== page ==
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Morgan Hill
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June 24, 2022

Community Adult School waves farewell to 127 graduates


It’s the highlight of the year,

Principal Dennis Browne said Thursday night. Every year, he
looks forward to June when he gives the commencement speech at the
Community Adult School graduation, and watches
– like a proud father – his students clutch their diplomas and
move their tassels.
“It’s the highlight of the year,” Principal Dennis Browne said Thursday night. Every year, he looks forward to June when he gives the commencement speech at the Community Adult School graduation, and watches – like a proud father – his students clutch their diplomas and move their tassels.

“I can hardly tell you how proud I am of the students on this stage,” Browne said at the ceremony held at Britton Middle School.

Although not every student attended to wear the cap and gown regalia, 127 students did graduate with either an adult high school diploma or GED. Browne said more than 400 were enrolled in the adult classes at the start of the school year – but it was those who graduated who persisted and “refused to accept failure,” Browne said.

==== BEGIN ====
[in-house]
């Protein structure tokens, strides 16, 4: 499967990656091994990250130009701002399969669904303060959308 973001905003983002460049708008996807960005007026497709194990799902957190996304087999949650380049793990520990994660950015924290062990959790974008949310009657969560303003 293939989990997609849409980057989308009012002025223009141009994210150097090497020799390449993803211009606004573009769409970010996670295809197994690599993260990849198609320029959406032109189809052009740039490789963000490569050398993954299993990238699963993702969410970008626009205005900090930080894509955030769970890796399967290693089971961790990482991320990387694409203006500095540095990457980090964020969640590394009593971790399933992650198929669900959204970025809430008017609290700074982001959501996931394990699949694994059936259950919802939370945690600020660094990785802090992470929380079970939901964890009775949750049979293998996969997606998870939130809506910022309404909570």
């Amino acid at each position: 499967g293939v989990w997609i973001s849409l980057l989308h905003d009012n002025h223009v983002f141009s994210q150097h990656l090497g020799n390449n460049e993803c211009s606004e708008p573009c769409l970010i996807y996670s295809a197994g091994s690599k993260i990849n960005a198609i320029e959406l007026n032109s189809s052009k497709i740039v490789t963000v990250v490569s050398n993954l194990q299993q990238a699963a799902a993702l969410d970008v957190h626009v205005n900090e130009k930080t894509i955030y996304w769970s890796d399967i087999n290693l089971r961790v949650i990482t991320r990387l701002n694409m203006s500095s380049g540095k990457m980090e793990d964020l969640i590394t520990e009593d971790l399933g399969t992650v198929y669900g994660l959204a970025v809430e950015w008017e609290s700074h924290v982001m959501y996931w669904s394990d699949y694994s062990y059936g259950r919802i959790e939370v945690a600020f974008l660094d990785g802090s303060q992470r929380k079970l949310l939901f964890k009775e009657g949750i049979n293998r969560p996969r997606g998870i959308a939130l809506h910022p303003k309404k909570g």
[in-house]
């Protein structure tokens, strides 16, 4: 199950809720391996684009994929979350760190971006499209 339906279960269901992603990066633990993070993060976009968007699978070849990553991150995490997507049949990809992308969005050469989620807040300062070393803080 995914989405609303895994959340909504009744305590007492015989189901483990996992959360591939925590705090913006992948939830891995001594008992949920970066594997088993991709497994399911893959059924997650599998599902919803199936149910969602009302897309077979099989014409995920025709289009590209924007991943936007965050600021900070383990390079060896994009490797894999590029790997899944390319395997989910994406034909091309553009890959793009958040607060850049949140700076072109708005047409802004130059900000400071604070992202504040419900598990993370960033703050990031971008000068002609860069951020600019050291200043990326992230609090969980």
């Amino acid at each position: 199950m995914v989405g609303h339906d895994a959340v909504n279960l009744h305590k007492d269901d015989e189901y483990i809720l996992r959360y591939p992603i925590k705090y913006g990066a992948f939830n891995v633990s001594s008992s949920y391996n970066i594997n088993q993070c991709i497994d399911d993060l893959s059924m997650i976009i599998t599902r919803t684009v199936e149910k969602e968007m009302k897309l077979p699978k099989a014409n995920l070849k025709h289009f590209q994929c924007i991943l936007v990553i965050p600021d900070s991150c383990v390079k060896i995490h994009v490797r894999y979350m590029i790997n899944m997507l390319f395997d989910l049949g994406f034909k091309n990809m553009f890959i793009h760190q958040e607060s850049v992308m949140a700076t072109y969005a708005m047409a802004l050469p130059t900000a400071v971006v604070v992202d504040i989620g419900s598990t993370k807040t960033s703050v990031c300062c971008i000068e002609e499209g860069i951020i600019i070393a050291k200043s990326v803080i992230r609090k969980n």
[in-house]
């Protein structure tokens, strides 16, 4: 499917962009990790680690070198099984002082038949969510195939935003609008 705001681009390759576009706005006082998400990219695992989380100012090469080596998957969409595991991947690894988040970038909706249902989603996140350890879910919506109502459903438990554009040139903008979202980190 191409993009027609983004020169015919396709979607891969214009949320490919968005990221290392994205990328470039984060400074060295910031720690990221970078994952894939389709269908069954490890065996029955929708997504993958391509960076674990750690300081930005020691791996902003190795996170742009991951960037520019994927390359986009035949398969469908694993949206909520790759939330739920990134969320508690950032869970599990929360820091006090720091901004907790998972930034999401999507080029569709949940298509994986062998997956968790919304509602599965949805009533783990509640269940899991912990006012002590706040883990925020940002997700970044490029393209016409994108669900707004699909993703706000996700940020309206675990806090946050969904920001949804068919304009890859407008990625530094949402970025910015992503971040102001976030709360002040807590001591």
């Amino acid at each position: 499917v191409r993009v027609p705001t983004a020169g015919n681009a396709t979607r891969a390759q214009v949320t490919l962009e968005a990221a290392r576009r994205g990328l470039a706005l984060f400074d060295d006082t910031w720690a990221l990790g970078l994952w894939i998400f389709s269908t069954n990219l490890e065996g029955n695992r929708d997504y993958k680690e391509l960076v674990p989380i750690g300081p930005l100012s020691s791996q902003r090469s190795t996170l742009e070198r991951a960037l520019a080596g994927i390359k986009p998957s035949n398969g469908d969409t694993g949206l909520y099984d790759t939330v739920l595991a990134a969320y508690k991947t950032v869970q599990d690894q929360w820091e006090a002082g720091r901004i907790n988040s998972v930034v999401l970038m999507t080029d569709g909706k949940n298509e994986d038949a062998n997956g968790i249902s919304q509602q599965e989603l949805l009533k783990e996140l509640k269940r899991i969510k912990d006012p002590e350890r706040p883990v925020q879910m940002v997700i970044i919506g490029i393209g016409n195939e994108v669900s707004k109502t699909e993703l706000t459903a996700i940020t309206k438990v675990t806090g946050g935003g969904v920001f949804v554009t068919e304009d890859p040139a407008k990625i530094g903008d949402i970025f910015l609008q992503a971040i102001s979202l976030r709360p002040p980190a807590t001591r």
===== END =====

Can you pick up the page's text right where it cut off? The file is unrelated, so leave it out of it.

“It’s never too late to make your dreams into reality,” he said to the full house at Britton.

More than half of the audience were children, mostly toddlers or young children, who belonged to the many parents on stage. Juggling the adult education classes, a full-time job and caring for a family increases a student’s likelihood of not completing the course work. The adulation and praise for the graduates for their stick-to-itiveness brought the crowd to its feet several times.

Three students, who were chosen by their instructors as the brightest of their class, shared their struggle and eventual triumph that led them to the stage that night.

“Every heart in this auditorium beats with pride for you,” Browne said.

Many came in with self-doubt. Such as Brenton Attaway, a single father, who dropped out of high school in Oakland but returned to school to prove to his family and show his 4-year-old son that education is important and necessary for success.

Angelica Gutierrez earned her diploma with the help of Sister Pat Davis and the Learning and Loving Education Center, a tutoring center and school for women who strive to learn English and earn their GED.

“She is a dedicated student and mother. I appreciated her determination and I have no doubt a higher education degree or more is in her future,” GED instructor Desiree Holguin said.

Gisela Molina’s story struck a chord. She married at 19 into an abusive relationship, her then-husband went to prison and she spiraled into a period of using drugs and alcohol. A year ago, her 6-year-old daughter was diagnosed with Type 1 diabetes.

Now, her daughter Ninel is back living with Molina and watched her graduate from the front row. Molina, who will attend Gavilan College in the fall, was also awarded a scholarship from the Morgan Hill Mushroom Mardi Gras scholarship fund.

“It’s not about what I used to be, but about what I will become now,” said Molina, 32. “If you want to succeed you have to believe in yourself.”

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